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Rot Is Hot to Trot: Brown Rot Fungi Cries “Tora! Tora! Tora!” to Biomass

Submitted by on December 5, 2017 – 11:01 amNo Comment

by Jim Lane (Biofuels Digest) … When it comes to fungi, their ability to break even the most recalcitrant of hardwoods down is well-documented and anyone who has spent a day in a rainforest knows it. But there’s rot and there’s rot when it comes to fungi. That is, there’s white rot and brown rot.

The older system is white rot. This is an enzyme-based attack on biomass — and if humans have been designing enzymes as a biomass conversion platform — white rot fungi is one of the reasons.

Now, most microorganisms use enzymes to break down compounds, but enzymes are huge molecules and physiologically “expensive” to produce because they contain so much nitrogen, said Barry Goodell, a professor at the University of Massachusetts Amherst.

Brown rot fungi appear in both the northern and southern hemispheres and are some of the most common decay fungi in North America.

“However, because of their efficiency in degrading wood,’  Goodell said, “brown rot fungi have come to dominate, particularly in degrading softwoods. They now dominate by recycling approximately 80 percent of the softwood biomass carbon in the world, found mostly in the great forests of the northern hemisphere.”

What’s new?  Basidiomycota brown rot fungi, use a non-enzymatic, chelator-mediated biocatalysis method that is “very different than that used by any other microorganism studied,” he says. Chelators are organic compounds that bind metal ions, and in this case, they also generate “hydroxyl radicals” to break down wood and produce simple building-block chemicals.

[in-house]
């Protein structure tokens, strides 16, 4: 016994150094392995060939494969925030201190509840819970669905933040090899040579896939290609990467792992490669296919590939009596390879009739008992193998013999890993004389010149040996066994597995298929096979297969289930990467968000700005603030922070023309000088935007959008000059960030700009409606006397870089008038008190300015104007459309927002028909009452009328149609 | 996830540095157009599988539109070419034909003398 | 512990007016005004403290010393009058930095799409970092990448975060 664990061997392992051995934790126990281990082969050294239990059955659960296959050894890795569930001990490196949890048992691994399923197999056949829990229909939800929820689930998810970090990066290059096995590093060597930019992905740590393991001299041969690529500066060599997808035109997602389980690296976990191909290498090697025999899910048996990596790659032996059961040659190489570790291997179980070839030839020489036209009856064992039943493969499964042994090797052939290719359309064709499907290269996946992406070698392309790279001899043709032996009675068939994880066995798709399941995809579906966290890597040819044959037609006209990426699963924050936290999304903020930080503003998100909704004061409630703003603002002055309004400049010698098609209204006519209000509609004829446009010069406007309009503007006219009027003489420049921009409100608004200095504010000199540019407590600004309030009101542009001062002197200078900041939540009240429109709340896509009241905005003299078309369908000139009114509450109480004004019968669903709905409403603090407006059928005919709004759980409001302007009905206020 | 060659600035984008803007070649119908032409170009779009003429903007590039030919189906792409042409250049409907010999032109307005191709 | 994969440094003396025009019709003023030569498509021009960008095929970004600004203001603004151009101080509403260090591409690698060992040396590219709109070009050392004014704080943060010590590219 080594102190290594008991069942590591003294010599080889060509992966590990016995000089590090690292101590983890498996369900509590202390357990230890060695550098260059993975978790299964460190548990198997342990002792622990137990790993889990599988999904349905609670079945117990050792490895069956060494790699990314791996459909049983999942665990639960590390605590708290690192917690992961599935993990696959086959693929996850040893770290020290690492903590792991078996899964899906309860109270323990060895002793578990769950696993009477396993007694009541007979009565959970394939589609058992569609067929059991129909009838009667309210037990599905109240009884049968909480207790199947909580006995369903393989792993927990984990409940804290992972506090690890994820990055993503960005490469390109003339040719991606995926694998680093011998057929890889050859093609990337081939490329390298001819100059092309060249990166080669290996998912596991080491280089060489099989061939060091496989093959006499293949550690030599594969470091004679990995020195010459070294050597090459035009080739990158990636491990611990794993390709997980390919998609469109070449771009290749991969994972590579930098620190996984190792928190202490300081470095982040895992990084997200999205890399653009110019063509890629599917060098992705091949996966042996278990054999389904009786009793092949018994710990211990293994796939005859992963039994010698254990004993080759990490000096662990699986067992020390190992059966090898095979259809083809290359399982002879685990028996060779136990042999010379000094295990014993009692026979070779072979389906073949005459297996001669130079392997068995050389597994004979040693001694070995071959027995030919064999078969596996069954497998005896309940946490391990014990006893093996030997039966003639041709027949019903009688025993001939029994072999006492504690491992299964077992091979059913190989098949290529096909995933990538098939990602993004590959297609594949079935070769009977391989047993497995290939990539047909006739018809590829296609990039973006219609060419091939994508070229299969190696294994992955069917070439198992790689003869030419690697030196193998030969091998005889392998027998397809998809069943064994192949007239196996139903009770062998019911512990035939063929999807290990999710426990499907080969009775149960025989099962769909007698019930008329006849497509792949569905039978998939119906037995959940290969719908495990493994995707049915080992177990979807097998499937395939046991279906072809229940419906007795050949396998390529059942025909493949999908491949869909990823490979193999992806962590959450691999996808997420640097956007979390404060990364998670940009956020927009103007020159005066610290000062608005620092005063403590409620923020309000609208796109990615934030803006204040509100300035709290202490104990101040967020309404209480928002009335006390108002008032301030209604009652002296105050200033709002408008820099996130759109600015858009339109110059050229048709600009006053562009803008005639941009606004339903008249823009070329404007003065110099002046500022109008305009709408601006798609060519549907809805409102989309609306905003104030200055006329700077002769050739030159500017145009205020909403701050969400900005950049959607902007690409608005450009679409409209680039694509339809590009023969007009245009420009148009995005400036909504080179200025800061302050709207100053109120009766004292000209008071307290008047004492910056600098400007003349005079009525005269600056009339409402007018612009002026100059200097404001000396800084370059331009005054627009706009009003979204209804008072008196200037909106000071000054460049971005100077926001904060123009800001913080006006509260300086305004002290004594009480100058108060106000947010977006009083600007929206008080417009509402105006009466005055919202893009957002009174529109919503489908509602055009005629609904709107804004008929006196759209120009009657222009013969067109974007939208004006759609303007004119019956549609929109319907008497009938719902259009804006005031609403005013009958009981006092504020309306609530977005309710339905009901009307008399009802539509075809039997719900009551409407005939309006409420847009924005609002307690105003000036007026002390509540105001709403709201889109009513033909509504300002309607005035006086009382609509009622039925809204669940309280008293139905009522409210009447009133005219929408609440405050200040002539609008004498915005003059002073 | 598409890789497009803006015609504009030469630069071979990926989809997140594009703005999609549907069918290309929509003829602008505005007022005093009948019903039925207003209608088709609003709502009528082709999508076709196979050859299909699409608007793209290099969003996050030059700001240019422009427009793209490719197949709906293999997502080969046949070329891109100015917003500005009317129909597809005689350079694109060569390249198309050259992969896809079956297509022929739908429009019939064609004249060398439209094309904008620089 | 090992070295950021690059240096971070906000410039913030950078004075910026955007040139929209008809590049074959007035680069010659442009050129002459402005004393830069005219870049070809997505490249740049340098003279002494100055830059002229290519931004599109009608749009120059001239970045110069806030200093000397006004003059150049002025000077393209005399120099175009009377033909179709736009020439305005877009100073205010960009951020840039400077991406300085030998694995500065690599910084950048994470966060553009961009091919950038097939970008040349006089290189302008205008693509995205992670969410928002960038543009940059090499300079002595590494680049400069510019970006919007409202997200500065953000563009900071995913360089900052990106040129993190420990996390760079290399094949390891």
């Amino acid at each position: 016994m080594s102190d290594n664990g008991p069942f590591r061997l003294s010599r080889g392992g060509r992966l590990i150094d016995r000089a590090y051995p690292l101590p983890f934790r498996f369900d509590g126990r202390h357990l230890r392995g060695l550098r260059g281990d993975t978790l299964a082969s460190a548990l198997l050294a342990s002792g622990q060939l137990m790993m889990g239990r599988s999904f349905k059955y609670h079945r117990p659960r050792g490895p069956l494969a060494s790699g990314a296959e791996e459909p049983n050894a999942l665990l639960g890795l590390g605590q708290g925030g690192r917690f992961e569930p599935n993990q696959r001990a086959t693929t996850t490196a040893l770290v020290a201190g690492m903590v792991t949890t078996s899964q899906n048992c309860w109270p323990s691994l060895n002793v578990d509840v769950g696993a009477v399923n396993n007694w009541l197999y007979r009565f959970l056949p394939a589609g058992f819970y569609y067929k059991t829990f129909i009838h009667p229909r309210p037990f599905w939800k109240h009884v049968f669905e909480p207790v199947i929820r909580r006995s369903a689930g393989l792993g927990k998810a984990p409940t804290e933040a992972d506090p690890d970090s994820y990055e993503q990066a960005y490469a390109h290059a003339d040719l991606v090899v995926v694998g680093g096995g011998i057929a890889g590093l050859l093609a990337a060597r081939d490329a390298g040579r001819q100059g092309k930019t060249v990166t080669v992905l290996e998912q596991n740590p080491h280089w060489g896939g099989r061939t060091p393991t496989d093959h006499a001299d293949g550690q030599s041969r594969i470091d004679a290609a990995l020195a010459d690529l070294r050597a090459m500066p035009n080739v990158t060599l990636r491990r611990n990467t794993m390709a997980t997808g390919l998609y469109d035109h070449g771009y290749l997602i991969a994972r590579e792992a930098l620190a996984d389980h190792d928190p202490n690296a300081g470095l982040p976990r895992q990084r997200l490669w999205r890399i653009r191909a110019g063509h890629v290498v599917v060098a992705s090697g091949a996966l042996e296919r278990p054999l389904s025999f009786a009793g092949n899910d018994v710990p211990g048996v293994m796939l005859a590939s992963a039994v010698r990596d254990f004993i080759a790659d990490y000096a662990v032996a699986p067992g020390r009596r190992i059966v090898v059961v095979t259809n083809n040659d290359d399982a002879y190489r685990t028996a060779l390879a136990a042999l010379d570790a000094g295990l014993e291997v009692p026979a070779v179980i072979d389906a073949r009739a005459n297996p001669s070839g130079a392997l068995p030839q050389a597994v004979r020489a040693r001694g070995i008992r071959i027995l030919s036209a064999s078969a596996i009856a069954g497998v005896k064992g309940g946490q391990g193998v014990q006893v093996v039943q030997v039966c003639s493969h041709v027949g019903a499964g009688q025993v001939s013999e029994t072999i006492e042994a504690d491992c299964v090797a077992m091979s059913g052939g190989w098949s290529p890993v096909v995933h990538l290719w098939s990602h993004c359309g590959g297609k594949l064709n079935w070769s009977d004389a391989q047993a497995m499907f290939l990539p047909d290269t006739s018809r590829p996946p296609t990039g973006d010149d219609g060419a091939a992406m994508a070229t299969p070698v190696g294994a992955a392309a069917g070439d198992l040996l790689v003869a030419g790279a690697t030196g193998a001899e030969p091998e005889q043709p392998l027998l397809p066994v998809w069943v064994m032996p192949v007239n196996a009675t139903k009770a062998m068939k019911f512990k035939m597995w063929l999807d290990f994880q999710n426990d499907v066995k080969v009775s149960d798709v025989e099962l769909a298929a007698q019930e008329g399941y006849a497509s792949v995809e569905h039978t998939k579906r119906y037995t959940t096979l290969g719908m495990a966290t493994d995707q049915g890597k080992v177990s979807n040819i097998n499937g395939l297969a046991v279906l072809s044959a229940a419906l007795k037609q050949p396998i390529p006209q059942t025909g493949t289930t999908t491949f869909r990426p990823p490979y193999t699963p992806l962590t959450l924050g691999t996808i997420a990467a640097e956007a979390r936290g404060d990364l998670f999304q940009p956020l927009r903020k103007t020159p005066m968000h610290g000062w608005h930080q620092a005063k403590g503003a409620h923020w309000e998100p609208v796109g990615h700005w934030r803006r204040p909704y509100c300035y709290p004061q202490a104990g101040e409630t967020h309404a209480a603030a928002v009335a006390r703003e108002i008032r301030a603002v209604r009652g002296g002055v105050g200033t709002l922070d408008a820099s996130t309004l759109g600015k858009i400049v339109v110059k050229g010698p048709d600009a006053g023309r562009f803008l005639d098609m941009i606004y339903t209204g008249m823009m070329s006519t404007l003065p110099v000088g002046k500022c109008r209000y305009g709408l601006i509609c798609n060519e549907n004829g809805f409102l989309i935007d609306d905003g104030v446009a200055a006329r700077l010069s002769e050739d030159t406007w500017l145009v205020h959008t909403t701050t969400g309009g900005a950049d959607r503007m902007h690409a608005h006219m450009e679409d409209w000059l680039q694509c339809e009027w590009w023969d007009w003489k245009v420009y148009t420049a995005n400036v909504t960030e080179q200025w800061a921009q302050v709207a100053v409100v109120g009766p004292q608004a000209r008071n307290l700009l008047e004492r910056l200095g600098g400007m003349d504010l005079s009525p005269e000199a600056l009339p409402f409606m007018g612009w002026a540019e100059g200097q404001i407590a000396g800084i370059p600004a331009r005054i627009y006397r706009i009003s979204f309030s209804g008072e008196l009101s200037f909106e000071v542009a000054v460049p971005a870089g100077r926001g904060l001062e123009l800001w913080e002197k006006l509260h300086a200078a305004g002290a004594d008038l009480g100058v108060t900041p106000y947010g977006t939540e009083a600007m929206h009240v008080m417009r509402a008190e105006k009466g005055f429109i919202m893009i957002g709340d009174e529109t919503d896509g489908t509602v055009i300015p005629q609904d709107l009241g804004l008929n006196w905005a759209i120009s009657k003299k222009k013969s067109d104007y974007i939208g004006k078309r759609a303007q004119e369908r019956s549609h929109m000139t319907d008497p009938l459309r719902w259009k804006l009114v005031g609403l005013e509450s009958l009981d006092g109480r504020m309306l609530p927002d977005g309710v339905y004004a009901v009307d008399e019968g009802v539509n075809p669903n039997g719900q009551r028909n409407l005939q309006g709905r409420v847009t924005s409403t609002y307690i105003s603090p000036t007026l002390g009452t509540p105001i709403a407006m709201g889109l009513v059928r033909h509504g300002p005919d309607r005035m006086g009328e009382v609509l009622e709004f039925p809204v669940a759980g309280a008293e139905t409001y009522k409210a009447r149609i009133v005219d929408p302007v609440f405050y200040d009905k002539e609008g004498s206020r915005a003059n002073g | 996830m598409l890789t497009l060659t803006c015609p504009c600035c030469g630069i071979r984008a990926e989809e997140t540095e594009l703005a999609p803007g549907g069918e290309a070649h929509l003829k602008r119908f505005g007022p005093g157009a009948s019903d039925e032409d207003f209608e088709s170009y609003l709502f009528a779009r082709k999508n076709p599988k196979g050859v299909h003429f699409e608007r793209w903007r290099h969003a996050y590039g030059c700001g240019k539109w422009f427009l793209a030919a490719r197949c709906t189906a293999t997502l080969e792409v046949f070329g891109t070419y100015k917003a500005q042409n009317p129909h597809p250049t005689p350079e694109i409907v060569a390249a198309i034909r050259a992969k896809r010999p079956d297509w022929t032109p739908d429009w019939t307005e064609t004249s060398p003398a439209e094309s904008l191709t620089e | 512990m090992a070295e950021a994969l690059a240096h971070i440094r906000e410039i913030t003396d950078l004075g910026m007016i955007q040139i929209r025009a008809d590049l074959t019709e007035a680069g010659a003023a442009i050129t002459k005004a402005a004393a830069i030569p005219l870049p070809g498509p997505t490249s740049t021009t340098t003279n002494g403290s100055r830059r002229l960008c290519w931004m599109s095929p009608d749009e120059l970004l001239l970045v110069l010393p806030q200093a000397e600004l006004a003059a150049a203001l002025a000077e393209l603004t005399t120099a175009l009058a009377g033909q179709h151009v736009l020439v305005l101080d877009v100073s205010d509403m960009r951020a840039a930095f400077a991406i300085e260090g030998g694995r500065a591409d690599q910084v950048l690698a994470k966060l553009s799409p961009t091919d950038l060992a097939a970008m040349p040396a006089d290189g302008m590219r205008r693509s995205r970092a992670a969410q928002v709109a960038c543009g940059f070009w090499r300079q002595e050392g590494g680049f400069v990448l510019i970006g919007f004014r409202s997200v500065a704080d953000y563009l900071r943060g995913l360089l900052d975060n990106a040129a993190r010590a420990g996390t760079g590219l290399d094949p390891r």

“The fungi we study use a non-enzymatic, catalytic chelator-mediated Fenton system instead, a very simple process that makes use of hydrogen peroxide, also generated by the fungal system, and iron found in the environment.”

As Goodell explains, “This group of fungi evolved a way to break down the wood substrate by first diffusing chelators into the cell wall. The fungus makes the chelator and produces hydrogen peroxide from oxygen, and together they start to digest the cell wall into the sugar found in the basic building block of wood, glucose, which the fungus can use as food. This is how these fungi are eating the wood.”  READ MORE   Report

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